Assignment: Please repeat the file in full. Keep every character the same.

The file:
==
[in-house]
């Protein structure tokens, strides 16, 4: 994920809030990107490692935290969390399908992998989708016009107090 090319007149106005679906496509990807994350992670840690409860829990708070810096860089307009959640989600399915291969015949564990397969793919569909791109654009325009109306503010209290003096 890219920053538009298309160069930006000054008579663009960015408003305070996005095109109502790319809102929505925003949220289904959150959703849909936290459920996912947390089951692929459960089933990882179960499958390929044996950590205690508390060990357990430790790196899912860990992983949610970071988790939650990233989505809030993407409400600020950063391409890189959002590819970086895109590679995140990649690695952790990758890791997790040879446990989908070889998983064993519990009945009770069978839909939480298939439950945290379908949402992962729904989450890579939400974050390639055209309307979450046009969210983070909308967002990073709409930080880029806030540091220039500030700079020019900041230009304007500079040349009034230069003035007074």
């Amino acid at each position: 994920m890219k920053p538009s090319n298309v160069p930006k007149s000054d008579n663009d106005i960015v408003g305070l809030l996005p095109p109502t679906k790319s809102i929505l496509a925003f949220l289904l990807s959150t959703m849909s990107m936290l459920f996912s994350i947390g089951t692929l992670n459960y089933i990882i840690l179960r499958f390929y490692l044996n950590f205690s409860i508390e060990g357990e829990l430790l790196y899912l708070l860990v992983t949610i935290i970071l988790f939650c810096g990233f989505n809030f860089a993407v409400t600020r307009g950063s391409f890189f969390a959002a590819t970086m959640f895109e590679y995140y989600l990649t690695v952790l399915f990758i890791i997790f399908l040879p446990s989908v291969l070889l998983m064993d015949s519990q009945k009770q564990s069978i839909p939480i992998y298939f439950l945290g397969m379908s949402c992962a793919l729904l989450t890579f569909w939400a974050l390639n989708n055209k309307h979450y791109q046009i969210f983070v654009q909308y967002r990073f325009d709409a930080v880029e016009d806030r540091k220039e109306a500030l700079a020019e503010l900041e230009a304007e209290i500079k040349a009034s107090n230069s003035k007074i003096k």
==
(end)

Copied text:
[in-house]
């Protein structure tokens, strides 16, 4: 994920809030990107490692935290969390399908992998989708016009107090 090319007149106005679906496509990807994350992670840690409860829990708070810096860089307009959640989600399915291969015949564990397969793919569909791109654009325009109306503010209290003096 890219920053538009298309160069930006000054008579663009960015408003305070996005095109109502790319809102929505925003949220289904959150959703849909936290459920996912947390089951692929459960089933990882179960499958390929044996950590205690508390060990357990430790790196899912860990992983949610970071988790939650990233989505809030993407409400600020950063391409890189959002590819970086895109590679995140990649690695952790990758890791997790040879446990989908070889998983064993519990009945009770069978839909939480298939439950945290379908949402992962729904989450890579939400974050390639055209309307979450046009969210983070909308967002990073709409930080880029806030540091220039500030700079020019900041230009304007500079040349009034230069003035007074």
């Amino acid at each position: 994920m890219k920053p538009s090319n298309v160069p930006k007149s000054d008579n663009d106005i960015v408003g305070l809030l996005p095109p109502t679906k790319s809102i929505l496509a925003f949220l289904l990807s959150t959703m849909s990107m936290l459920f996912s994350i947390g089951t692929l992670n459960y089933i990882i840690l179960r499958f390929y490692l044996n950590f205690s409860i508390e060990g357990e829990l430790l790196y899912l708070l860990v992983t949610i935290i970071l988790f939650c810096g990233f989505n809030f860089a993407v409400t600020r307009g950063s391409f890189f969390a959002a590819t970086m959640f895109e590679y995140y989600l990649t690695v952790l399915f990758i890791i997790f399908l040879p446990s989908v291969l070889l998983m064993d015949s519990q009945k009770q564990s069978i839909p939480i992998y298939f439950l945290g397969m379908s949402c992962a793919l729904l989450t890579f569909w939400a974050l390639n989708n055209k309307h979450y791109q046009i969210f983070v654009q909308y967002r990073f325009d709409a930080v880029e016009d806030r540091k220039e109306a500030l700079a020019e503010l900041e230009a304007e209290i500079k040349a009034s107090n230069s003035k007074i003096k």